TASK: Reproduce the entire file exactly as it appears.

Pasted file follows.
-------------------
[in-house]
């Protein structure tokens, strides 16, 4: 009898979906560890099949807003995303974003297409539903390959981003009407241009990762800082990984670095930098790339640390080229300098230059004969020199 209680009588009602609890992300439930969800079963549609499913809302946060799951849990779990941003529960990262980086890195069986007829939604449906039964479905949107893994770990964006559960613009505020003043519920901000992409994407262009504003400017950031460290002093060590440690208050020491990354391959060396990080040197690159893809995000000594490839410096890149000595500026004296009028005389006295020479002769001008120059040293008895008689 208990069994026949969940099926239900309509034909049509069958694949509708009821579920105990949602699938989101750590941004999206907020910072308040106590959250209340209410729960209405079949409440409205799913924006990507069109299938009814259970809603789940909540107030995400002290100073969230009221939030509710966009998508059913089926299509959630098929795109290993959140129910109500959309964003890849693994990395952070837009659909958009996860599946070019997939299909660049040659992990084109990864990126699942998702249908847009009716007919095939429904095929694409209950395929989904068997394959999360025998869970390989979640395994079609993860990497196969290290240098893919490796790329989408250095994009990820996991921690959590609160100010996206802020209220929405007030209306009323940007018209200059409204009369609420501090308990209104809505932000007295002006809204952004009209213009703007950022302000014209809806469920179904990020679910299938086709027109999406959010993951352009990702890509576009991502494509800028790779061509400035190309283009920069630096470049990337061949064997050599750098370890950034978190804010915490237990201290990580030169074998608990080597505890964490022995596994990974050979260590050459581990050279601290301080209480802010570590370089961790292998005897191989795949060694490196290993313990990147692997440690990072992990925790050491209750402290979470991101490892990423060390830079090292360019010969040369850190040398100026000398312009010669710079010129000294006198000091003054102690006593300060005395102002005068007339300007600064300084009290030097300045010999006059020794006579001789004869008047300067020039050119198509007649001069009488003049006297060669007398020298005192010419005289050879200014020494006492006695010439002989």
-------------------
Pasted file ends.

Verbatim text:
[in-house]
């Protein structure tokens, strides 16, 4: 009898979906560890099949807003995303974003297409539903390959981003009407241009990762800082990984670095930098790339640390080229300098230059004969020199 209680009588009602609890992300439930969800079963549609499913809302946060799951849990779990941003529960990262980086890195069986007829939604449906039964479905949107893994770990964006559960613009505020003043519920901000992409994407262009504003400017950031460290002093060590440690208050020491990354391959060396990080040197690159893809995000000594490839410096890149000595500026004296009028005389006295020479002769001008120059040293008895008689 208990069994026949969940099926239900309509034909049509069958694949509708009821579920105990949602699938989101750590941004999206907020910072308040106590959250209340209410729960209405079949409440409205799913924006990507069109299938009814259970809603789940909540107030995400002290100073969230009221939030509710966009998508059913089926299509959630098929795109290993959140129910109500959309964003890849693994990395952070837009659909958009996860599946070019997939299909660049040659992990084109990864990126699942998702249908847009009716007919095939429904095929694409209950395929989904068997394959999360025998869970390989979640395994079609993860990497196969290290240098893919490796790329989408250095994009990820996991921690959590609160100010996206802020209220929405007030209306009323940007018209200059409204009369609420501090308990209104809505932000007295002006809204952004009209213009703007950022302000014209809806469920179904990020679910299938086709027109999406959010993951352009990702890509576009991502494509800028790779061509400035190309283009920069630096470049990337061949064997050599750098370890950034978190804010915490237990201290990580030169074998608990080597505890964490022995596994990974050979260590050459581990050279601290301080209480802010570590370089961790292998005897191989795949060694490196290993313990990147692997440690990072992990925790050491209750402290979470991101490892990423060390830079090292360019010969040369850190040398100026000398312009010669710079010129000294006198000091003054102690006593300060005395102002005068007339300007600064300084009290030097300045010999006059020794006579001789004869008047300067020039050119198509007649001069009488003049006297060669007398020298005192010419005289050879200014020494006492006695010439002989």